ESA 2017!

 

Date

Presenter Title
Monday, November 06
08:30 AM – 08:40 AM
Room 504
Amber Bass
MSc Candidate
0595: Drivers of speciation in a tri-trophic system of parasitoids (Pauesia spp.), aphids (Cinara spp.), and pine (Pinus spp.)
Monday, November 06
09:20 AM – 09:30 AM
Room 504
Miles Zhang
PhD Candidate
0600: Testing the tri-trophic speciation patterns of parasitoid wasps in the Peristenus pallipes complex (Hymenoptera: Braconidae) using genomic data
Tuesday, November 07
03:20 PM – 03:35 PM
Room: 401
Barbara Sharanowski
Associate Professor
1531: Integrative taxonomy improves understanding of native beneficial fauna: Revision of the Nearctic Peristenus pallipes complex (Hymenoptera: Braconidae) and implications for release of exotic biocontrol agents
Tuesday, November 07
09:40 AM – 09:50 AM
Room 505
Ryan Ridenbaugh
MSc Candidate
1199: A model study showing the benefits of systematics in biocontrol
Monday, November 06
08:00 AM – 06:30 PM
Mile High Ballroom
Josh Hogan
Undergrad Tech
D3182: Utilizing native pests as a source of renewable poultry feed
Wednesday, November 08
08:00 AM – 02:00 PM
Mile High Ballroom
Shiala M. Naranjo
Laboratory Manager
D3598: Bug Closet crawls with diversity

Native Biodiversity

Demonstrating the amazing variation in the plant genus Silphium to demonstrate a nugget of nifty prairie natural history.
Our postdoc, Nash, presented at Ecology Society of America on August 10th, 2017!
  
OOS 37-9 – Plant-consumer interactions and habitat edge effects reduce native biodiversity in recently restored prairies
Thursday, August 10, 2017: 10:50AM
D136, Oregon Convention Center
Nash E. Turley and Lars A. Brudvig, Michigan State University
Background/Question/MethodsHabitat restoration often involves adding seeds of native plant species but it is not well understood what ecological factors influence whether they establish. We studied how multiple plant consumers and habitat edge effects influence plant establishment in recently restored prairies. At Kellogg Biological Station in Western Michigan we applied herbicide to 12 old-field sites and sowed them with native prairie species. To test how edge effects and vertebrate consumers influence sown species establishment we constructed 48 exclosures out of hardware cloth each with a paired pseudoexclosure. Each site had two exclosures near the edge and two in the middle. To test the effects of insects and molluscs we established plots that got treatments of either insecticide, molluscicide, both, or a water control during the growing season. We sampled plant communities in all plots near the end of the 2016-growing season.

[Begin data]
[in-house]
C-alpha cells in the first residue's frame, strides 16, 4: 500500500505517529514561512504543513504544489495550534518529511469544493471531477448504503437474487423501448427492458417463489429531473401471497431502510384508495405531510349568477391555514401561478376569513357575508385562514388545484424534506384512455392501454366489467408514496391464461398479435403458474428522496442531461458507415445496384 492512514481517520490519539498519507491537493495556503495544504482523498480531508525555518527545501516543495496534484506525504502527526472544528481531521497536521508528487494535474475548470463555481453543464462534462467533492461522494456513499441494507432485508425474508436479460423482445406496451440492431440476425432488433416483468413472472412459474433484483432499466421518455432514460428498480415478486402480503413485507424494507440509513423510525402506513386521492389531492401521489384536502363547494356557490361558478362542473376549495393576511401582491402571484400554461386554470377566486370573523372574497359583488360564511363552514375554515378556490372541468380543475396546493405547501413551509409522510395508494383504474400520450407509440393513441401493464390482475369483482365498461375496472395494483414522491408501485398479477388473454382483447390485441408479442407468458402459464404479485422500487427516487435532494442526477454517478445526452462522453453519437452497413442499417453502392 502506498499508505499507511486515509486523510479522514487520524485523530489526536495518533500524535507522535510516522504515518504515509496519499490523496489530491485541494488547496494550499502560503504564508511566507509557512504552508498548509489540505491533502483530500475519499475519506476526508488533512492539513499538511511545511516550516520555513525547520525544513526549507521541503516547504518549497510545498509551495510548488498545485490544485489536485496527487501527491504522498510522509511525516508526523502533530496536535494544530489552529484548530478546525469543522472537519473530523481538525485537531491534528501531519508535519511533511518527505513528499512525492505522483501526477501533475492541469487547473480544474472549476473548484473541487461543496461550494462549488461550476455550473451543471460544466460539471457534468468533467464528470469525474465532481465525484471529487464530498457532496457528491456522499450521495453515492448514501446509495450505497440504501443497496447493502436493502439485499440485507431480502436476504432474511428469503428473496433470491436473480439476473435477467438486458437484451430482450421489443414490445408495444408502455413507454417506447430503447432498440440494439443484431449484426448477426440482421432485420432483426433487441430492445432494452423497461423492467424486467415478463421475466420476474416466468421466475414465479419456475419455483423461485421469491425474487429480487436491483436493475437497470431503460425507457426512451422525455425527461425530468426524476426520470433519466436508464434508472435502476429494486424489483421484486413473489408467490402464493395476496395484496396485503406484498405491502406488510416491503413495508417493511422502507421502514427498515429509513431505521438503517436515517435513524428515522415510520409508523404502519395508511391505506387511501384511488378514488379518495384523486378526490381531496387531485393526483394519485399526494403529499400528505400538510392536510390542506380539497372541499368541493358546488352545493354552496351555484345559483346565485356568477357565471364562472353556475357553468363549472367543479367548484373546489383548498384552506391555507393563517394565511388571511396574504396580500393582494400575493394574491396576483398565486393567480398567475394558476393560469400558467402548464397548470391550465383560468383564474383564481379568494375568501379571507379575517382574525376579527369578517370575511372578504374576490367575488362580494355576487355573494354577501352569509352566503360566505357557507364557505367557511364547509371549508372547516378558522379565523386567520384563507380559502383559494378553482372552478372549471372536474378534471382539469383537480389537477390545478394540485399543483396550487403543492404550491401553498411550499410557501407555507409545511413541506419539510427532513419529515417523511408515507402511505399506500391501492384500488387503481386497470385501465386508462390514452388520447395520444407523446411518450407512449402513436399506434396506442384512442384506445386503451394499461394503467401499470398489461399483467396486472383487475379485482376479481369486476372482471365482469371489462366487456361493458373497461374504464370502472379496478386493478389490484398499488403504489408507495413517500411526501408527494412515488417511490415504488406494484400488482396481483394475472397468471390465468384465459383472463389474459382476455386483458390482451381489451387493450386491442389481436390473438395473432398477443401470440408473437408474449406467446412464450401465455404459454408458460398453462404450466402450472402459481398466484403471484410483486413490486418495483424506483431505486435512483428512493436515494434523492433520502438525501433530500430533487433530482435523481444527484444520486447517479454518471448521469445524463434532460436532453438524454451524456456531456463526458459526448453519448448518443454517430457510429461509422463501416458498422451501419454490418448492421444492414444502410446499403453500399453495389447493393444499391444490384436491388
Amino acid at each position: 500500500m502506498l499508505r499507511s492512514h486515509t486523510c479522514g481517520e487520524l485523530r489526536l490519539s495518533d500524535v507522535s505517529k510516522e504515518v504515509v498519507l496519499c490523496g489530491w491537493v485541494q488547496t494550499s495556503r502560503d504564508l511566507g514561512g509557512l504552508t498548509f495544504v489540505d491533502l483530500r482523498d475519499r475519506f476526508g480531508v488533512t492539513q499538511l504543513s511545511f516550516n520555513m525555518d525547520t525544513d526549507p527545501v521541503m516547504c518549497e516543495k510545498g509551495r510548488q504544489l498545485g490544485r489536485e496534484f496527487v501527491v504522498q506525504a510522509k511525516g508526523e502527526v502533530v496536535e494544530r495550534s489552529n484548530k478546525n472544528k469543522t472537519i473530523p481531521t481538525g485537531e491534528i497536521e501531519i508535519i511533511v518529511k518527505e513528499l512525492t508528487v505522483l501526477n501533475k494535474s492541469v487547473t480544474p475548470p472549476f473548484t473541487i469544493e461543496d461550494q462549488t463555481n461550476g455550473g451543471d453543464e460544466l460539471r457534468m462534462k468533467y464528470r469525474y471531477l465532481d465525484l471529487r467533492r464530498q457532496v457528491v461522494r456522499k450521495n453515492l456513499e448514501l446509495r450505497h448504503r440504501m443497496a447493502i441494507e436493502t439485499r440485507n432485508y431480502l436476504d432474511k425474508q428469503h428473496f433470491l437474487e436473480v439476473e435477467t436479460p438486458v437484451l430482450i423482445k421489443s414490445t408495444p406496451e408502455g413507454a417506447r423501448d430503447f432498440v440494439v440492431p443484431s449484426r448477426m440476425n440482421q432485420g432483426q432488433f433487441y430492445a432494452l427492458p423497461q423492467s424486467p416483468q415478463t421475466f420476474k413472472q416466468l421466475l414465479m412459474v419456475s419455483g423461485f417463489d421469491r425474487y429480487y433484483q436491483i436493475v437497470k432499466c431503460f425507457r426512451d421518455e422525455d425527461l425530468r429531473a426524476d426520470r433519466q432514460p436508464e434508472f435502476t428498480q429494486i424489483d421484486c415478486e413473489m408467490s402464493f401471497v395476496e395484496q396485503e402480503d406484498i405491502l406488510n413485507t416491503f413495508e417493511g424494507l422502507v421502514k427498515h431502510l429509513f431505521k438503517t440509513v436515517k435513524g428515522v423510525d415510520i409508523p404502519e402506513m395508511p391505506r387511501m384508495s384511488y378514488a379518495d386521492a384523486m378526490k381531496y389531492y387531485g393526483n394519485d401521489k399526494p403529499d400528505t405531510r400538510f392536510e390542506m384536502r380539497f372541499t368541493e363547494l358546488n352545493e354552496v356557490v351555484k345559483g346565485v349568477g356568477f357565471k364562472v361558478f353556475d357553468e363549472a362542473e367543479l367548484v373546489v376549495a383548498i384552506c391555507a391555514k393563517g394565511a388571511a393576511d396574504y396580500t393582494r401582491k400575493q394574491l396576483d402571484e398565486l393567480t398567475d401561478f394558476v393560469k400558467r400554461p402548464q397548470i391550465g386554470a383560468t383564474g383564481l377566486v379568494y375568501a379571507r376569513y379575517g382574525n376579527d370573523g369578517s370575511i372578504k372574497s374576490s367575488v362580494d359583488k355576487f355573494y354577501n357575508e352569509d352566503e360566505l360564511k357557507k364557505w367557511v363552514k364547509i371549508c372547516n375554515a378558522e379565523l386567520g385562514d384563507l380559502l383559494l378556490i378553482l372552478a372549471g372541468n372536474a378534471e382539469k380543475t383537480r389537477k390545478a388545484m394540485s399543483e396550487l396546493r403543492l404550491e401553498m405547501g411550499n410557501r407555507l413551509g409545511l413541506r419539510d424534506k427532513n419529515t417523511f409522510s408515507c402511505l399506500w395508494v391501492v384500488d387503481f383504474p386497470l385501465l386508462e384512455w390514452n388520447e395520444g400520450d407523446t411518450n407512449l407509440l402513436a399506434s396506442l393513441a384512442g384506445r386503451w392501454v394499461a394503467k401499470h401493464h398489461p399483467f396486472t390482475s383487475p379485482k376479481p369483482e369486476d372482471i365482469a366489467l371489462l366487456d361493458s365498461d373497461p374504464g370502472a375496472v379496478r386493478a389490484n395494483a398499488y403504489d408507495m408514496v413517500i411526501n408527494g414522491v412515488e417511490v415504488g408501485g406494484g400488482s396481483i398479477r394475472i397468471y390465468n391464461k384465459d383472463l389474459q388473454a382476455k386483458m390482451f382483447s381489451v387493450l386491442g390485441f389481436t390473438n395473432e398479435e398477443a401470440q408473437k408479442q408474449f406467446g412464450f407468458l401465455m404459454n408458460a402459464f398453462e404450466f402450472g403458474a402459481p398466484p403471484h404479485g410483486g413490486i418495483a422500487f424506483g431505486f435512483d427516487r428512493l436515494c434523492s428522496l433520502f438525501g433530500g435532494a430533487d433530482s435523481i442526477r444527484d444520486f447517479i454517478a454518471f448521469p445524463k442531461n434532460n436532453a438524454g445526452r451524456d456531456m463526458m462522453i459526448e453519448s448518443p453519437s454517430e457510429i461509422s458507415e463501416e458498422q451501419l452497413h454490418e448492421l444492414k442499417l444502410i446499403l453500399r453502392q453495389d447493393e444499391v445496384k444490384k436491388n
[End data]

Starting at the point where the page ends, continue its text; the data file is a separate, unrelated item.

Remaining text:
Results/Conclusions

We found that excluding mammals and birds increased the number of sown species by 30% with similar effects for edge and center plots. This was likely because of direct consumption of sown seeds or seedlings rather than through changes in non-sown species abundance because we found that the overall community compositions were not different. We also found that plots near the edges of our recently restored prairies had a 40% reduction in sown species richness compared to the middle. This was possibly caused by changes in composition of weedy species, which were quite different between edge and center. Finally, we found that the insecticide and molluscicide treatments did not impact sown species richness. These results suggest that management that suppresses weeds, especially near the edges of sites, and that reduces seed predation by mammals and birds could help increase native plant biodiversity during restoration.

Evolution2017

Photo: left to right -> Dan(Hoffman Lab), Kathy(Parkinson lab), Ian (Fedorka Lab) and Miles(our Lab)

Our PhD candidate, Miles Zhang, presented at the Evolution 2017 .